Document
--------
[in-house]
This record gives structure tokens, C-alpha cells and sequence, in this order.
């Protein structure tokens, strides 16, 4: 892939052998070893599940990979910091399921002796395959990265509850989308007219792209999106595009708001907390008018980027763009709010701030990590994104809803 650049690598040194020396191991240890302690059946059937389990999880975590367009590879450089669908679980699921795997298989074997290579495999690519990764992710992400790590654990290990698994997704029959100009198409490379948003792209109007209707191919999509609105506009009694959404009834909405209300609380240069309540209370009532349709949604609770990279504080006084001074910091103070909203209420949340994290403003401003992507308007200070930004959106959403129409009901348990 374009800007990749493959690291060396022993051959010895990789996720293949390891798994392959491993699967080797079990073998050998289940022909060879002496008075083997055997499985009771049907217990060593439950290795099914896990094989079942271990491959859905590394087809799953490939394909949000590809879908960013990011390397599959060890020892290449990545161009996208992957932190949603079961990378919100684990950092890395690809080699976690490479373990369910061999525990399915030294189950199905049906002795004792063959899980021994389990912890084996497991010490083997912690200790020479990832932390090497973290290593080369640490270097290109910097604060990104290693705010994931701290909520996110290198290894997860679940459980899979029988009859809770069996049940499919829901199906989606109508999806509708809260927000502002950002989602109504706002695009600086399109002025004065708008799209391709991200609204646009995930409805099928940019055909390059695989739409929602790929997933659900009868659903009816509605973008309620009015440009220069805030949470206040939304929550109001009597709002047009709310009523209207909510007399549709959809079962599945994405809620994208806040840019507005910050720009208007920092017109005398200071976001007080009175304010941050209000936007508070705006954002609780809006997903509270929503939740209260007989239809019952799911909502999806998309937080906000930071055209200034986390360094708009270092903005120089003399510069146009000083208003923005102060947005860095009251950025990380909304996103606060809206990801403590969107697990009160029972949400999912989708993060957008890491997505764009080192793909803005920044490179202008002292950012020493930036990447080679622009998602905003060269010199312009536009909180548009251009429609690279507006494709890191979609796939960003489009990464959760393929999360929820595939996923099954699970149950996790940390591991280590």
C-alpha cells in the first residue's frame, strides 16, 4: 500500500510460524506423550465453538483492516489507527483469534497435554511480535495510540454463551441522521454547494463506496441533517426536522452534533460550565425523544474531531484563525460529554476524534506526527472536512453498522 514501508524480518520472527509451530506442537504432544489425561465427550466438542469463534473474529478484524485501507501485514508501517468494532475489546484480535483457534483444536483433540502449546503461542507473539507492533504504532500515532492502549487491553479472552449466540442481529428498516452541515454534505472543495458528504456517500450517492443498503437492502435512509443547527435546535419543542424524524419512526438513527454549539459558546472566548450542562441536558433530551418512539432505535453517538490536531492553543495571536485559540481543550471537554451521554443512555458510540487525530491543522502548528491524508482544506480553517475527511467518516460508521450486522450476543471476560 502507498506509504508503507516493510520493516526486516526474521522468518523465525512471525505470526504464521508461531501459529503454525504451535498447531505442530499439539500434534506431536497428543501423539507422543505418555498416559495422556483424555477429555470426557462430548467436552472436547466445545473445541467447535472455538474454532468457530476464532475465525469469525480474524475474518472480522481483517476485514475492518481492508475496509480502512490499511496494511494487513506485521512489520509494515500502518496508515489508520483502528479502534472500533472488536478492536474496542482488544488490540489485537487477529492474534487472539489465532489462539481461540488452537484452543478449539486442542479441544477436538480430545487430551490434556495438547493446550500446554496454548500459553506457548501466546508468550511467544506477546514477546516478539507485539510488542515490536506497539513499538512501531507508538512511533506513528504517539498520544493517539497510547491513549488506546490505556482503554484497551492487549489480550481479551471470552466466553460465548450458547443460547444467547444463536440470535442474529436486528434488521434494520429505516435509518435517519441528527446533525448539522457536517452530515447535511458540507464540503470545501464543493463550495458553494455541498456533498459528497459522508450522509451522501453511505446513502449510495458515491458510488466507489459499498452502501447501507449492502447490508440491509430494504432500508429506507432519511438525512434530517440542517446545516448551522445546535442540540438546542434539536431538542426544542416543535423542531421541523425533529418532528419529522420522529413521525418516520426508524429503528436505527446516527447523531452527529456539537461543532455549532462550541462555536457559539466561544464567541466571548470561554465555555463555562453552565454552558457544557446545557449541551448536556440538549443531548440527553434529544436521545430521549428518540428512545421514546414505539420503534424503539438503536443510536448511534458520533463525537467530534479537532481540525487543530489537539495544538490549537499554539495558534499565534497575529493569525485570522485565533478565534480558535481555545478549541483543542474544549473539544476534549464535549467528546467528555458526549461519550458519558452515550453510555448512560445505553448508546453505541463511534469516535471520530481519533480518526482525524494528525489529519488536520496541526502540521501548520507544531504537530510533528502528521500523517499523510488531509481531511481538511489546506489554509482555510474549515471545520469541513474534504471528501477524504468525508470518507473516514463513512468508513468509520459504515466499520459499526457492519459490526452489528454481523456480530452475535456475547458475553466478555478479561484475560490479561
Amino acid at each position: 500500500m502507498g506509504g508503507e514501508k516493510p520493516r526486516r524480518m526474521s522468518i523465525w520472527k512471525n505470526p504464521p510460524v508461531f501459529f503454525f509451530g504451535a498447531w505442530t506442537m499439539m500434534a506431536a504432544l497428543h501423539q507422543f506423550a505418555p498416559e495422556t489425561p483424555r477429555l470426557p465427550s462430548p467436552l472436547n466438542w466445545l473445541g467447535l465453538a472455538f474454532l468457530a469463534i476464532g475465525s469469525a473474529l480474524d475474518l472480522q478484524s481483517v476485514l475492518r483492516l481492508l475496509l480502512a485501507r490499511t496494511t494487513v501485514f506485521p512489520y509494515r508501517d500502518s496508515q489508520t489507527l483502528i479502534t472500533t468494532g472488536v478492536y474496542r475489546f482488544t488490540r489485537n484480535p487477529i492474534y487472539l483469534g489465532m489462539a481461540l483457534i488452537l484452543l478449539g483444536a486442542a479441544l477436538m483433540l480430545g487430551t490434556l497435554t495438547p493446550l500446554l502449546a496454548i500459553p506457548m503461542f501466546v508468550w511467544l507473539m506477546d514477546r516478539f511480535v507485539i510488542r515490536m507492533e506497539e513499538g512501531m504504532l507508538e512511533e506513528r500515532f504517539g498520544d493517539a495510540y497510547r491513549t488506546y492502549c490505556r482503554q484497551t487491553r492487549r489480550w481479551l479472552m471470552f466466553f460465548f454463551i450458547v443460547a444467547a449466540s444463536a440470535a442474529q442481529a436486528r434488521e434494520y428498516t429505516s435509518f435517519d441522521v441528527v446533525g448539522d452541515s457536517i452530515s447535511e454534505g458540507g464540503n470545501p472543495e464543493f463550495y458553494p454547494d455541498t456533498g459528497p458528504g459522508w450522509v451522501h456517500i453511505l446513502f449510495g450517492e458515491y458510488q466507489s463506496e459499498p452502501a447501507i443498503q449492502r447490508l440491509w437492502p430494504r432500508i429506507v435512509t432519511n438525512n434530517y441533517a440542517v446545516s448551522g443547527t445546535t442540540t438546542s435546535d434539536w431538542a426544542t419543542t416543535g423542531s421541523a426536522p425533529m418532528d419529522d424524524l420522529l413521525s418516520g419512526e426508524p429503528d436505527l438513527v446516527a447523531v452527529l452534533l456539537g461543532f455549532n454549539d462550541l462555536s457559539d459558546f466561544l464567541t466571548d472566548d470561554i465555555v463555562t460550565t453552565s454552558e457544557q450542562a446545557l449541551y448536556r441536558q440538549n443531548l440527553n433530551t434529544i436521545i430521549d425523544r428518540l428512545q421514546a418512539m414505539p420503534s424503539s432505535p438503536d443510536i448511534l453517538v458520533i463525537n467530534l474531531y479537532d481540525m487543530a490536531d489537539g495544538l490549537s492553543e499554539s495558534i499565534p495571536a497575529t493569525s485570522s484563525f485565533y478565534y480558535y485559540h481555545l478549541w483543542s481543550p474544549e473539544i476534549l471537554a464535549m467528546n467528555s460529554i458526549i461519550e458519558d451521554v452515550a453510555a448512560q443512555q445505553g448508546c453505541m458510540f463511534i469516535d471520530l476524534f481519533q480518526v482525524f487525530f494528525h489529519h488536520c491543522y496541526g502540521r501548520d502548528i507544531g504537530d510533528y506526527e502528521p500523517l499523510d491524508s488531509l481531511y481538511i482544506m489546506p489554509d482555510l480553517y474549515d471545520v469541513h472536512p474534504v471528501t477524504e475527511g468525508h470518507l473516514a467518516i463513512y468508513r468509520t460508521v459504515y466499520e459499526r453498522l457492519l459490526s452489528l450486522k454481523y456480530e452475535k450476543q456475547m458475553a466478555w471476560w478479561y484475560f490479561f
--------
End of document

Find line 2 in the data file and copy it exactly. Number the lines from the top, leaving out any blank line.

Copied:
This record gives structure tokens, C-alpha cells and sequence, in this order.